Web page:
Overdose deaths could be reduced if more B.C. doctors used database: report

A new report says overdose deaths could be reduced in British Columbia if more doctors used a provincial database to track prescriptions for pain killers.

VANCOUVER — A new report says overdose deaths could be reduced in British Columbia if more doctors used a provincial database to track prescriptions for pain killers.

The report by the B.C. Centre for Excellence in HIV/AIDS says opioids such as oxycodone are increasingly being overprescribed for patients who become dependent on the medication.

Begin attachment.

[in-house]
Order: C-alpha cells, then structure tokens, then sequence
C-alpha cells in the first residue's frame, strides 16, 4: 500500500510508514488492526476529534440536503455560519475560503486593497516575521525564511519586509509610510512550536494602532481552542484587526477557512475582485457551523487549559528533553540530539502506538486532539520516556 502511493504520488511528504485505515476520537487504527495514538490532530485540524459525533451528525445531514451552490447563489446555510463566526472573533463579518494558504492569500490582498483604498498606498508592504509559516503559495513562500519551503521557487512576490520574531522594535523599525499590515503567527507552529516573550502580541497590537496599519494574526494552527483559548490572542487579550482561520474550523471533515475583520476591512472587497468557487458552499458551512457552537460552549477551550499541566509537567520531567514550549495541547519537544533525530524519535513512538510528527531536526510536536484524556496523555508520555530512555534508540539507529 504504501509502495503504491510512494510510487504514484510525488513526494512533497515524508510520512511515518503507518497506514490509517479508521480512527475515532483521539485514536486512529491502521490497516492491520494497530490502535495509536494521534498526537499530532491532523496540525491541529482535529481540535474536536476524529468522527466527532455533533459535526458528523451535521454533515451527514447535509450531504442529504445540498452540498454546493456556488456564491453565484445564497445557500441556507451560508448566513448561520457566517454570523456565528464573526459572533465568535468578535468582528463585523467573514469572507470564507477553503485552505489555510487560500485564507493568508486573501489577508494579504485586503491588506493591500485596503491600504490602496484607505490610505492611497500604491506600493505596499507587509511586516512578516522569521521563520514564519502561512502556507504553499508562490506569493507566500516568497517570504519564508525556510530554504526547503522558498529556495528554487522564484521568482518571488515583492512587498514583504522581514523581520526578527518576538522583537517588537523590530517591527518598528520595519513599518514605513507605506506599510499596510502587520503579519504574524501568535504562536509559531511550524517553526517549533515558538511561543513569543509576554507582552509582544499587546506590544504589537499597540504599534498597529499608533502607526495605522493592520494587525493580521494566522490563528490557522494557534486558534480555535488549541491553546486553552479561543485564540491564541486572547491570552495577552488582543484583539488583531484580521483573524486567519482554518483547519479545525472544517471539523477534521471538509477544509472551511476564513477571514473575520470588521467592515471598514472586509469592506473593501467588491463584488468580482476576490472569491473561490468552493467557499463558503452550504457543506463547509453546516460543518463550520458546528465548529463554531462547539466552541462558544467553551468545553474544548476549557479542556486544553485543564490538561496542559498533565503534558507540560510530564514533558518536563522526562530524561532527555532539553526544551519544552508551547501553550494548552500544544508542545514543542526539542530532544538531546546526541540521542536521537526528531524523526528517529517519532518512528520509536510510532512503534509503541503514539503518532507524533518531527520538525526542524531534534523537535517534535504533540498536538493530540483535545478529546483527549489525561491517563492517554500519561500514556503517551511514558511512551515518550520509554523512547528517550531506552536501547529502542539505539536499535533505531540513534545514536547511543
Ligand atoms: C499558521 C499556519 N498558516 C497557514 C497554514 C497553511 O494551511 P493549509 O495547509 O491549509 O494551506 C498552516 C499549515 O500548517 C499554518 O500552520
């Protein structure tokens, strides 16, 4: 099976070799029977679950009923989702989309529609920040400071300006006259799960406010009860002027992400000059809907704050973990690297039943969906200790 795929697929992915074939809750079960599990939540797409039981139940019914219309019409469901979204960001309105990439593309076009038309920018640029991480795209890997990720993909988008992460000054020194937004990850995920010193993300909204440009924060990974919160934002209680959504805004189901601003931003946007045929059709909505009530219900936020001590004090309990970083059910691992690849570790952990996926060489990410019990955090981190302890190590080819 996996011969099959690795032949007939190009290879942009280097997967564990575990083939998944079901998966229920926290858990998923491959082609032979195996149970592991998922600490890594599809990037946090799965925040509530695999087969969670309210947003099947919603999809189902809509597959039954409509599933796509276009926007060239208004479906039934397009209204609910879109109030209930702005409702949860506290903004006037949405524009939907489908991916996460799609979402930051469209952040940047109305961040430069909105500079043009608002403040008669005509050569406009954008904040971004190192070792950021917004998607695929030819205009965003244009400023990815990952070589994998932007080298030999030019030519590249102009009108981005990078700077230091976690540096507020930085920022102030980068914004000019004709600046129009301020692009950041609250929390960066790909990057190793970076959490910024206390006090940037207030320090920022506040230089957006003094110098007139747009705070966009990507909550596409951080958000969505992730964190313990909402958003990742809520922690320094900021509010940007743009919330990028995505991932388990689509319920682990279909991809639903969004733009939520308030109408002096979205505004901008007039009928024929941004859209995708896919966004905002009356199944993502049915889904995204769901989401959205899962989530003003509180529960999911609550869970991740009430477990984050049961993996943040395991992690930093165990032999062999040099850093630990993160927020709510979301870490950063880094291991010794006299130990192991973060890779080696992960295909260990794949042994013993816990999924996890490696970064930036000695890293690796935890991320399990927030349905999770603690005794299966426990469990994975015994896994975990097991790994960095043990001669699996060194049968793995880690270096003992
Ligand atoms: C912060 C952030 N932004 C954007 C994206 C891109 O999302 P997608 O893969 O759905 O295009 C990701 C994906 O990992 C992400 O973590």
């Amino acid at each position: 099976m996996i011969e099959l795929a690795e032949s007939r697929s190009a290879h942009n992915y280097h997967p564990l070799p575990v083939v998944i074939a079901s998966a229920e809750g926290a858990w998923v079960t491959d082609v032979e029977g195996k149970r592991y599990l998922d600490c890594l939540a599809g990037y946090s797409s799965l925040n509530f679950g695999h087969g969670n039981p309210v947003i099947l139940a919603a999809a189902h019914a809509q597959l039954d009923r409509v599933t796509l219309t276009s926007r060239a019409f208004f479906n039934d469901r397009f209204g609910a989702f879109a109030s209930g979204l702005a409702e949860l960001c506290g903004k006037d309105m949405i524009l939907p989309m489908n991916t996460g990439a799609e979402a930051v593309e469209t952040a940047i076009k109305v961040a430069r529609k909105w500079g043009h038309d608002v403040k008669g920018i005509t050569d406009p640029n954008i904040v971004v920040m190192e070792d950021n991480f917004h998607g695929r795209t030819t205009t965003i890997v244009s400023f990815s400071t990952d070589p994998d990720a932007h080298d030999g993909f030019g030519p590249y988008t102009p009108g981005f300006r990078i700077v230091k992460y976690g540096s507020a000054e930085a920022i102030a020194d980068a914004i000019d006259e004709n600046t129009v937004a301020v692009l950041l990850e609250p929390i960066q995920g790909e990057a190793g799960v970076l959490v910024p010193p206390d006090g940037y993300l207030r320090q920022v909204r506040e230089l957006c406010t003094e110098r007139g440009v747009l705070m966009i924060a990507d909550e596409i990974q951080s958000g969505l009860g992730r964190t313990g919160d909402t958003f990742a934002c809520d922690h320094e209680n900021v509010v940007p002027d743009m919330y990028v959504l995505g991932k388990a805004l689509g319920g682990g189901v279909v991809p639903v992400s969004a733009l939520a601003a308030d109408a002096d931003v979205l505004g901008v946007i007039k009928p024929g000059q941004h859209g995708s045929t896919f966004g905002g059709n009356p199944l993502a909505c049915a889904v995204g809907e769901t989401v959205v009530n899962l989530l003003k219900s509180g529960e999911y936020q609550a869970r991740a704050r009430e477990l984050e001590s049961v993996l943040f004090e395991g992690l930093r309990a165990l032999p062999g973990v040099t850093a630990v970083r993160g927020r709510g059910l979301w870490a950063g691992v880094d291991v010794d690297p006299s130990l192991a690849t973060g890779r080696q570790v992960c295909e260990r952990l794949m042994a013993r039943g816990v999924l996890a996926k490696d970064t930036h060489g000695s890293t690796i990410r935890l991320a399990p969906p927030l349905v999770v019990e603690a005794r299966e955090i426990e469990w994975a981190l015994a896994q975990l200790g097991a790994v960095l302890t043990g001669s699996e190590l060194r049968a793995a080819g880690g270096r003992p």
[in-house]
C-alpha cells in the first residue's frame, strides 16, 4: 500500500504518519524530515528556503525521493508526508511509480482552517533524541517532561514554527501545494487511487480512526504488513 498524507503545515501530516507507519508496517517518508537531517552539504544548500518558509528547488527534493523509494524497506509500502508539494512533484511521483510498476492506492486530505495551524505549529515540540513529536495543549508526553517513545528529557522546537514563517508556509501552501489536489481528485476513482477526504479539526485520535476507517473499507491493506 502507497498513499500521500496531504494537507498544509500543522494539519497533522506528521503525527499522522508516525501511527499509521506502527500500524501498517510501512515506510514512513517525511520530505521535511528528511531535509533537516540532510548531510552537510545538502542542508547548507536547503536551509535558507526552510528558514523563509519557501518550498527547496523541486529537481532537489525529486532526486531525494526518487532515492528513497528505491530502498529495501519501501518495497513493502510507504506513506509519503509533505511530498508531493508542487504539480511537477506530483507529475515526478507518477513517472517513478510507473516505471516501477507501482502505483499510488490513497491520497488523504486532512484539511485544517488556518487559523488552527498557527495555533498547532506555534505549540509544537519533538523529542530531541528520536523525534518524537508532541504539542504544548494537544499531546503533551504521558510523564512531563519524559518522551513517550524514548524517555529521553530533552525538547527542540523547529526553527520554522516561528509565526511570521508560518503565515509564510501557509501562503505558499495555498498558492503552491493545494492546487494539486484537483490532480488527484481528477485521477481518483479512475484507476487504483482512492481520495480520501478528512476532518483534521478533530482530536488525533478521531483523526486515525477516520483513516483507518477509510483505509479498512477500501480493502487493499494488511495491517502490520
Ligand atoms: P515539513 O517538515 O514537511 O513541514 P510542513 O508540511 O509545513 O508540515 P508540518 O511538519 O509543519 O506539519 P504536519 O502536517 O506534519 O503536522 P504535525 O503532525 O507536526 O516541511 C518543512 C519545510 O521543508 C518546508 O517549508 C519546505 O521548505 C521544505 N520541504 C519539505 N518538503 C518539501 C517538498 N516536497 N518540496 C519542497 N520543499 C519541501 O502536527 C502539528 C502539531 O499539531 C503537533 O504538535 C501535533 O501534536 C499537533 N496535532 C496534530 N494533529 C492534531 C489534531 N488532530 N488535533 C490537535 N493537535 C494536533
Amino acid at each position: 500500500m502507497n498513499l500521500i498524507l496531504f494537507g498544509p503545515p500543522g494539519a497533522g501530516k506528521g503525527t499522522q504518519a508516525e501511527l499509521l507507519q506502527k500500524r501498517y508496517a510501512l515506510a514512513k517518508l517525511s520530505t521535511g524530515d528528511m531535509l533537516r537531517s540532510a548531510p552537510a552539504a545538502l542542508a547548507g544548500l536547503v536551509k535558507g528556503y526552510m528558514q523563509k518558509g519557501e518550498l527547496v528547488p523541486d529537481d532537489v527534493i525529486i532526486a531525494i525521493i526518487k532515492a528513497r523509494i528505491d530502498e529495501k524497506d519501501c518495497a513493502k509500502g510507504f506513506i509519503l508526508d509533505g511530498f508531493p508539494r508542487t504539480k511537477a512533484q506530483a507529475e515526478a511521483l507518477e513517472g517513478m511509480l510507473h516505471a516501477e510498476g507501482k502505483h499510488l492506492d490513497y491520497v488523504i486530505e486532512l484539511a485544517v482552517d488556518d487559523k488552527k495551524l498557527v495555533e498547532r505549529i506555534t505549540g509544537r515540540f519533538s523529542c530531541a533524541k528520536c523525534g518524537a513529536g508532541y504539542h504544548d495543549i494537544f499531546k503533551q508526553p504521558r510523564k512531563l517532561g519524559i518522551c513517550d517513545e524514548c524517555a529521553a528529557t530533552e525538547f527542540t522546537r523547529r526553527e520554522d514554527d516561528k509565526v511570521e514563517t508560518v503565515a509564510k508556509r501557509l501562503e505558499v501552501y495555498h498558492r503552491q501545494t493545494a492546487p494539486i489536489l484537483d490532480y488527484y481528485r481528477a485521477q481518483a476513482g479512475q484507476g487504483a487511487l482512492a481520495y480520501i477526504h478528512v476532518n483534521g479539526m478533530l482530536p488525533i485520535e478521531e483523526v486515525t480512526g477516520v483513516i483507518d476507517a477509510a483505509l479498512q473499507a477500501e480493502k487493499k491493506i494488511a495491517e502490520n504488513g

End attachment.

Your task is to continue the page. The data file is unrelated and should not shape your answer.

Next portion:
The report says only 30 per cent of B.C. doctors are enrolled in the PharmaNet program, which allows physicians to see if patients are abusing opioids by also getting prescriptions elsewhere.

Doctors can also use PharmaNet to ensure that opioids aren’t being prescribed with other potentially dangerous drugs.

The report says that from 2005 to 2011, the rate of prescribing strong opioids in the province jumped by almost 50 per cent while dispensing of oxycodone went up by 135 per cent.

It says those prescribing rates conflict with increasing research suggesting that opioids may have limited long-term effectiveness for treating chronic non-cancer pain.

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